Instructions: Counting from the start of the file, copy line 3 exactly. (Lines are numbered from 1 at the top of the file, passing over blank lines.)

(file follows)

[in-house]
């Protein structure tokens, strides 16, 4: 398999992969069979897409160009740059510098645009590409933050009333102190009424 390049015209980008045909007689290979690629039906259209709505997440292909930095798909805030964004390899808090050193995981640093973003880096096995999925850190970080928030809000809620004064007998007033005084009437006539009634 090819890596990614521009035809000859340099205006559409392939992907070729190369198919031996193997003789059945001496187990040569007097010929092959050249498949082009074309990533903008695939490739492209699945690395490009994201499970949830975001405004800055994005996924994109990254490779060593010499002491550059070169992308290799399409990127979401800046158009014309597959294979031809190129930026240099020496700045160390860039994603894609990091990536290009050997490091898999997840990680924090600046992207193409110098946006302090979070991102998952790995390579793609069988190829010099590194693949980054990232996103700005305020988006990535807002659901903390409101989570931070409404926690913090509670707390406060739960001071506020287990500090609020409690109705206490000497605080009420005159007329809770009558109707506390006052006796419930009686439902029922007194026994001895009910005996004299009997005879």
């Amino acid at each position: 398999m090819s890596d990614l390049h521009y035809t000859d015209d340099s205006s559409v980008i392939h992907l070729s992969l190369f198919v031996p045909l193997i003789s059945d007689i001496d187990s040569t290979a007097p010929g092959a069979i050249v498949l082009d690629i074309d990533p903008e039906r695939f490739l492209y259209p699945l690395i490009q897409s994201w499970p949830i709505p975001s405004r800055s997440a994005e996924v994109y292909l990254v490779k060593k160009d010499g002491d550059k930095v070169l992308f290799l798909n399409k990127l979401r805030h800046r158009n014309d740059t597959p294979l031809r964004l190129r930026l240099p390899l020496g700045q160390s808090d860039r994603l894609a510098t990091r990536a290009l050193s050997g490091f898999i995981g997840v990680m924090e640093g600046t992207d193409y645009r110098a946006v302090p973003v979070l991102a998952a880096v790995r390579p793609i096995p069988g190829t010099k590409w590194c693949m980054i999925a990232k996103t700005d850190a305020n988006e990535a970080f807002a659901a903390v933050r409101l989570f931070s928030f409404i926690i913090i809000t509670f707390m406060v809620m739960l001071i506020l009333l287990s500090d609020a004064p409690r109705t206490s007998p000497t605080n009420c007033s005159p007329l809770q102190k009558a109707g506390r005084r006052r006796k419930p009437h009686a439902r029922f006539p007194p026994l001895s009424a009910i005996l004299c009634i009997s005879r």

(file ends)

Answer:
């Amino acid at each position: 398999m090819s890596d990614l390049h521009y035809t000859d015209d340099s205006s559409v980008i392939h992907l070729s992969l190369f198919v031996p045909l193997i003789s059945d007689i001496d187990s040569t290979a007097p010929g092959a069979i050249v498949l082009d690629i074309d990533p903008e039906r695939f490739l492209y259209p699945l690395i490009q897409s994201w499970p949830i709505p975001s405004r800055s997440a994005e996924v994109y292909l990254v490779k060593k160009d010499g002491d550059k930095v070169l992308f290799l798909n399409k990127l979401r805030h800046r158009n014309d740059t597959p294979l031809r964004l190129r930026l240099p390899l020496g700045q160390s808090d860039r994603l894609a510098t990091r990536a290009l050193s050997g490091f898999i995981g997840v990680m924090e640093g600046t992207d193409y645009r110098a946006v302090p973003v979070l991102a998952a880096v790995r390579p793609i096995p069988g190829t010099k590409w590194c693949m980054i999925a990232k996103t700005d850190a305020n988006e990535a970080f807002a659901a903390v933050r409101l989570f931070s928030f409404i926690i913090i809000t509670f707390m406060v809620m739960l001071i506020l009333l287990s500090d609020a004064p409690r109705t206490s007998p000497t605080n009420c007033s005159p007329l809770q102190k009558a109707g506390r005084r006052r006796k419930p009437h009686a439902r029922f006539p007194p026994l001895s009424a009910i005996l004299c009634i009997s005879r």